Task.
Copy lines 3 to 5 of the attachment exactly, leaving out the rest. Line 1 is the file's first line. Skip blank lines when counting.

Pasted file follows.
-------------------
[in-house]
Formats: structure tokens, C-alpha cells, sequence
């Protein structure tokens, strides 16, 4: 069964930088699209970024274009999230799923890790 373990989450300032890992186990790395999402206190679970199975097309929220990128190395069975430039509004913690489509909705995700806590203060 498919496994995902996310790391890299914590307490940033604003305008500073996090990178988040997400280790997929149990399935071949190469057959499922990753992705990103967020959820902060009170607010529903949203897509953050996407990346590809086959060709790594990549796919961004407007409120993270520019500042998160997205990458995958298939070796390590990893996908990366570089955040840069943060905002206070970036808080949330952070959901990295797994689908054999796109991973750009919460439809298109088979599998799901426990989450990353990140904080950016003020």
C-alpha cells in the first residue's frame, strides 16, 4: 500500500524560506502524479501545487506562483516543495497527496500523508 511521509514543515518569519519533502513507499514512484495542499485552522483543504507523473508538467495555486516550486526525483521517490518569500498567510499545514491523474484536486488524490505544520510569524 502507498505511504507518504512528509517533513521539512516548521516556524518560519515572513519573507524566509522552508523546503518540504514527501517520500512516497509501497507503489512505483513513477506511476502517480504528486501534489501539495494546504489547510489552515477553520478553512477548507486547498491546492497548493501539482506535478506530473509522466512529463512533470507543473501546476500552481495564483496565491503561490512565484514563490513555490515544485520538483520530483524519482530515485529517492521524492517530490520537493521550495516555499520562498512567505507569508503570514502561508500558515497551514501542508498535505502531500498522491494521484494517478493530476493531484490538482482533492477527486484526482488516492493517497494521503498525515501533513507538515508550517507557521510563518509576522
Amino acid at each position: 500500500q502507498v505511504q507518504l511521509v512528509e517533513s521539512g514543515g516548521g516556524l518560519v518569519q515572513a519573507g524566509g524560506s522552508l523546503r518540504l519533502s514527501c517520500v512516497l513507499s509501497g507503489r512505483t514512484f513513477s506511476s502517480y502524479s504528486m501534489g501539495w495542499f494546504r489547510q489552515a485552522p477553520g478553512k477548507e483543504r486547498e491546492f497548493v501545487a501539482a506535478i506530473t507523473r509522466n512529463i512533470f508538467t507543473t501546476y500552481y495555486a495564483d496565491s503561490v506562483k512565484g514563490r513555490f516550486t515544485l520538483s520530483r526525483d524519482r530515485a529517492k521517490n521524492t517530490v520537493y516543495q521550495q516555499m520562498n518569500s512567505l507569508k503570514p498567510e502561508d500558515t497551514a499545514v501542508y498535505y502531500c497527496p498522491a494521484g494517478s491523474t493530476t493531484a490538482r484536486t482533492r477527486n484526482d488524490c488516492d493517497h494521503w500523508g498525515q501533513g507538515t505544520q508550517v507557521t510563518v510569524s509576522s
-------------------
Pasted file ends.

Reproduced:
């Protein structure tokens, strides 16, 4: 069964930088699209970024274009999230799923890790 373990989450300032890992186990790395999402206190679970199975097309929220990128190395069975430039509004913690489509909705995700806590203060 498919496994995902996310790391890299914590307490940033604003305008500073996090990178988040997400280790997929149990399935071949190469057959499922990753992705990103967020959820902060009170607010529903949203897509953050996407990346590809086959060709790594990549796919961004407007409120993270520019500042998160997205990458995958298939070796390590990893996908990366570089955040840069943060905002206070970036808080949330952070959901990295797994689908054999796109991973750009919460439809298109088979599998799901426990989450990353990140904080950016003020």
C-alpha cells in the first residue's frame, strides 16, 4: 500500500524560506502524479501545487506562483516543495497527496500523508 511521509514543515518569519519533502513507499514512484495542499485552522483543504507523473508538467495555486516550486526525483521517490518569500498567510499545514491523474484536486488524490505544520510569524 502507498505511504507518504512528509517533513521539512516548521516556524518560519515572513519573507524566509522552508523546503518540504514527501517520500512516497509501497507503489512505483513513477506511476502517480504528486501534489501539495494546504489547510489552515477553520478553512477548507486547498491546492497548493501539482506535478506530473509522466512529463512533470507543473501546476500552481495564483496565491503561490512565484514563490513555490515544485520538483520530483524519482530515485529517492521524492517530490520537493521550495516555499520562498512567505507569508503570514502561508500558515497551514501542508498535505502531500498522491494521484494517478493530476493531484490538482482533492477527486484526482488516492493517497494521503498525515501533513507538515508550517507557521510563518509576522
Amino acid at each position: 500500500q502507498v505511504q507518504l511521509v512528509e517533513s521539512g514543515g516548521g516556524l518560519v518569519q515572513a519573507g524566509g524560506s522552508l523546503r518540504l519533502s514527501c517520500v512516497l513507499s509501497g507503489r512505483t514512484f513513477s506511476s502517480y502524479s504528486m501534489g501539495w495542499f494546504r489547510q489552515a485552522p477553520g478553512k477548507e483543504r486547498e491546492f497548493v501545487a501539482a506535478i506530473t507523473r509522466n512529463i512533470f508538467t507543473t501546476y500552481y495555486a495564483d496565491s503561490v506562483k512565484g514563490r513555490f516550486t515544485l520538483s520530483r526525483d524519482r530515485a529517492k521517490n521524492t517530490v520537493y516543495q521550495q516555499m520562498n518569500s512567505l507569508k503570514p498567510e502561508d500558515t497551514a499545514v501542508y498535505y502531500c497527496p498522491a494521484g494517478s491523474t493530476t493531484a490538482r484536486t482533492r477527486n484526482d488524490c488516492d493517497h494521503w500523508g498525515q501533513g507538515t505544520q508550517v507557521t510563518v510569524s509576522s